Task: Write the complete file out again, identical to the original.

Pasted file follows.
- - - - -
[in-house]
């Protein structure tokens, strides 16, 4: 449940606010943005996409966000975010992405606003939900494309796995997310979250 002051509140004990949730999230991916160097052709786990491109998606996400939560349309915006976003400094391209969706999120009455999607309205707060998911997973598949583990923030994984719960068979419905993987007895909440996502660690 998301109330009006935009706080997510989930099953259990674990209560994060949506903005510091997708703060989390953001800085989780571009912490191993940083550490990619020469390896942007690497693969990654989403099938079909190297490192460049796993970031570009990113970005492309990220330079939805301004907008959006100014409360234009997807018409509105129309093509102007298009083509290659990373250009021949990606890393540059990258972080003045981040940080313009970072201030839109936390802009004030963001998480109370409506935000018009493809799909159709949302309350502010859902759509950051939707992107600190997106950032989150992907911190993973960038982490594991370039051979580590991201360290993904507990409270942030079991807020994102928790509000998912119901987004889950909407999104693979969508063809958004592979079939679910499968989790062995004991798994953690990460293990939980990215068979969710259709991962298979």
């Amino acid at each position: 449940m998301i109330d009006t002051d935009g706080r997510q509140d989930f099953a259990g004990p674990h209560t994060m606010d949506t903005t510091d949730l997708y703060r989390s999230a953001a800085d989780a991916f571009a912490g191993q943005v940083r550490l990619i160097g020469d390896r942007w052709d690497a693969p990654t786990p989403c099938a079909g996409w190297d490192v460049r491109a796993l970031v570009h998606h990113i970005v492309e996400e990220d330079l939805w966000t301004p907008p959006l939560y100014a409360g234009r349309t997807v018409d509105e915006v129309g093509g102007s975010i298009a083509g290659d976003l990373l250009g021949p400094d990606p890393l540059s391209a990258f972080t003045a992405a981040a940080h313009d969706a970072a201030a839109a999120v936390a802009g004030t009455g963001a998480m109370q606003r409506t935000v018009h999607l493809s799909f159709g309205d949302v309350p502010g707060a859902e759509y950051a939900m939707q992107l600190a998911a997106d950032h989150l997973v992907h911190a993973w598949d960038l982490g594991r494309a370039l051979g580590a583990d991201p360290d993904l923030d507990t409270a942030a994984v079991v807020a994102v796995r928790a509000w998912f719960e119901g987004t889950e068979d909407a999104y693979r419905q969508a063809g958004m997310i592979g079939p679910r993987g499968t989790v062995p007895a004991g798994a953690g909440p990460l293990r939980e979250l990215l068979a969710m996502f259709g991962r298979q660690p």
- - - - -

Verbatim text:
[in-house]
């Protein structure tokens, strides 16, 4: 449940606010943005996409966000975010992405606003939900494309796995997310979250 002051509140004990949730999230991916160097052709786990491109998606996400939560349309915006976003400094391209969706999120009455999607309205707060998911997973598949583990923030994984719960068979419905993987007895909440996502660690 998301109330009006935009706080997510989930099953259990674990209560994060949506903005510091997708703060989390953001800085989780571009912490191993940083550490990619020469390896942007690497693969990654989403099938079909190297490192460049796993970031570009990113970005492309990220330079939805301004907008959006100014409360234009997807018409509105129309093509102007298009083509290659990373250009021949990606890393540059990258972080003045981040940080313009970072201030839109936390802009004030963001998480109370409506935000018009493809799909159709949302309350502010859902759509950051939707992107600190997106950032989150992907911190993973960038982490594991370039051979580590991201360290993904507990409270942030079991807020994102928790509000998912119901987004889950909407999104693979969508063809958004592979079939679910499968989790062995004991798994953690990460293990939980990215068979969710259709991962298979």
């Amino acid at each position: 449940m998301i109330d009006t002051d935009g706080r997510q509140d989930f099953a259990g004990p674990h209560t994060m606010d949506t903005t510091d949730l997708y703060r989390s999230a953001a800085d989780a991916f571009a912490g191993q943005v940083r550490l990619i160097g020469d390896r942007w052709d690497a693969p990654t786990p989403c099938a079909g996409w190297d490192v460049r491109a796993l970031v570009h998606h990113i970005v492309e996400e990220d330079l939805w966000t301004p907008p959006l939560y100014a409360g234009r349309t997807v018409d509105e915006v129309g093509g102007s975010i298009a083509g290659d976003l990373l250009g021949p400094d990606p890393l540059s391209a990258f972080t003045a992405a981040a940080h313009d969706a970072a201030a839109a999120v936390a802009g004030t009455g963001a998480m109370q606003r409506t935000v018009h999607l493809s799909f159709g309205d949302v309350p502010g707060a859902e759509y950051a939900m939707q992107l600190a998911a997106d950032h989150l997973v992907h911190a993973w598949d960038l982490g594991r494309a370039l051979g580590a583990d991201p360290d993904l923030d507990t409270a942030a994984v079991v807020a994102v796995r928790a509000w998912f719960e119901g987004t889950e068979d909407a999104y693979r419905q969508a063809g958004m997310i592979g079939p679910r993987g499968t989790v062995p007895a004991g798994a953690g909440p990460l293990r939980e979250l990215l068979a969710m996502f259709g991962r298979q660690p």